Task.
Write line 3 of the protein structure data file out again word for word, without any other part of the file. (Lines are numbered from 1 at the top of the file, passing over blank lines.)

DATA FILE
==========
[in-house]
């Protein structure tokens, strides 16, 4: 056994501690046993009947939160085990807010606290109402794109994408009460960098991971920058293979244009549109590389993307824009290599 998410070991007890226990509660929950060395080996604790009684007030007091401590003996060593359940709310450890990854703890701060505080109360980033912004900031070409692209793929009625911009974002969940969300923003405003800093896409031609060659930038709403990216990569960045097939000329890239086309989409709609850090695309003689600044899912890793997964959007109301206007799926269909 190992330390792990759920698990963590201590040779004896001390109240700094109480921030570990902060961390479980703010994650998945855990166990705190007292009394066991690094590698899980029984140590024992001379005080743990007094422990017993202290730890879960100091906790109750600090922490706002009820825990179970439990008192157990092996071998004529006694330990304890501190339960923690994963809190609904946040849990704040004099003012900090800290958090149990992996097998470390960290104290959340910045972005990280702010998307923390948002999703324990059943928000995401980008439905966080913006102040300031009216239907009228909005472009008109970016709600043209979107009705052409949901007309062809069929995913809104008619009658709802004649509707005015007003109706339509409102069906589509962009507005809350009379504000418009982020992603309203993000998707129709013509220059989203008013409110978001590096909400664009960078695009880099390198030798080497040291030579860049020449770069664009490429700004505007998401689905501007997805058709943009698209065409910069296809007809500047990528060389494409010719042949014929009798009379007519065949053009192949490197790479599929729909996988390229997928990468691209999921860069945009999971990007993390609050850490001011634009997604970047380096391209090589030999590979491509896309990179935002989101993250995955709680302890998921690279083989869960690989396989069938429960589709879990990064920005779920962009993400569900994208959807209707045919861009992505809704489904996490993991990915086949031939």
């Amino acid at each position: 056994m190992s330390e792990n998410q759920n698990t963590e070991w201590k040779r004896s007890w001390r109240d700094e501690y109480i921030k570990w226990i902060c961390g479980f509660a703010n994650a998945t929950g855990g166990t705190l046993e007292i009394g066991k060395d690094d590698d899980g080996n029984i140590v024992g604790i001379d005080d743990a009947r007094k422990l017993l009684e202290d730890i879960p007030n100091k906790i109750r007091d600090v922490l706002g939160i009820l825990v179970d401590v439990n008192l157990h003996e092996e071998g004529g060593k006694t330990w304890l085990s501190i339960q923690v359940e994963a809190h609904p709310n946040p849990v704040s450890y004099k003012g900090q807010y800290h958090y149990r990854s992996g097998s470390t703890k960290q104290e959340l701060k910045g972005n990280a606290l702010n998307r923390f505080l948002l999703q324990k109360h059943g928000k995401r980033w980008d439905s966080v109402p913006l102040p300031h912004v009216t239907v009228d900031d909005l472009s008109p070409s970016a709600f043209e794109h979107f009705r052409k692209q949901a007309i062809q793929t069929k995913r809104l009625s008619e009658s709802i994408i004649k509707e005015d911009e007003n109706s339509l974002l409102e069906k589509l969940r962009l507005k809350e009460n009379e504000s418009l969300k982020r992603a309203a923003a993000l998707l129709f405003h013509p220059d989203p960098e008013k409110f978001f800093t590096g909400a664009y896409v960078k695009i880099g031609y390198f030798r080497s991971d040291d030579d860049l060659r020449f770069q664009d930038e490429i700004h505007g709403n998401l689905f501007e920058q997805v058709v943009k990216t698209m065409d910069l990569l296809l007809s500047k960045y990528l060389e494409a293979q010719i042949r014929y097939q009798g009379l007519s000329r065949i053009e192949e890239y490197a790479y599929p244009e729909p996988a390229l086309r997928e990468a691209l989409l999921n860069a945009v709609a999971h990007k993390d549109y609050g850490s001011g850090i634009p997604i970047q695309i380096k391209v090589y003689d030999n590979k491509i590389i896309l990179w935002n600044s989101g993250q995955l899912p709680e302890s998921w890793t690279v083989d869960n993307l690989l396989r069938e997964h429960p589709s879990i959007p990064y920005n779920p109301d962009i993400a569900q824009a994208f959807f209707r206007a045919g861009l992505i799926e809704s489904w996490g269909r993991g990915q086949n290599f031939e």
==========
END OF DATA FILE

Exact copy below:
């Amino acid at each position: 056994m190992s330390e792990n998410q759920n698990t963590e070991w201590k040779r004896s007890w001390r109240d700094e501690y109480i921030k570990w226990i902060c961390g479980f509660a703010n994650a998945t929950g855990g166990t705190l046993e007292i009394g066991k060395d690094d590698d899980g080996n029984i140590v024992g604790i001379d005080d743990a009947r007094k422990l017993l009684e202290d730890i879960p007030n100091k906790i109750r007091d600090v922490l706002g939160i009820l825990v179970d401590v439990n008192l157990h003996e092996e071998g004529g060593k006694t330990w304890l085990s501190i339960q923690v359940e994963a809190h609904p709310n946040p849990v704040s450890y004099k003012g900090q807010y800290h958090y149990r990854s992996g097998s470390t703890k960290q104290e959340l701060k910045g972005n990280a606290l702010n998307r923390f505080l948002l999703q324990k109360h059943g928000k995401r980033w980008d439905s966080v109402p913006l102040p300031h912004v009216t239907v009228d900031d909005l472009s008109p070409s970016a709600f043209e794109h979107f009705r052409k692209q949901a007309i062809q793929t069929k995913r809104l009625s008619e009658s709802i994408i004649k509707e005015d911009e007003n109706s339509l974002l409102e069906k589509l969940r962009l507005k809350e009460n009379e504000s418009l969300k982020r992603a309203a923003a993000l998707l129709f405003h013509p220059d989203p960098e008013k409110f978001f800093t590096g909400a664009y896409v960078k695009i880099g031609y390198f030798r080497s991971d040291d030579d860049l060659r020449f770069q664009d930038e490429i700004h505007g709403n998401l689905f501007e920058q997805v058709v943009k990216t698209m065409d910069l990569l296809l007809s500047k960045y990528l060389e494409a293979q010719i042949r014929y097939q009798g009379l007519s000329r065949i053009e192949e890239y490197a790479y599929p244009e729909p996988a390229l086309r997928e990468a691209l989409l999921n860069a945009v709609a999971h990007k993390d549109y609050g850490s001011g850090i634009p997604i970047q695309i380096k391209v090589y003689d030999n590979k491509i590389i896309l990179w935002n600044s989101g993250q995955l899912p709680e302890s998921w890793t690279v083989d869960n993307l690989l396989r069938e997964h429960p589709s879990i959007p990064y920005n779920p109301d962009i993400a569900q824009a994208f959807f209707r206007a045919g861009l992505i799926e809704s489904w996490g269909r993991g990915q086949n290599f031939e």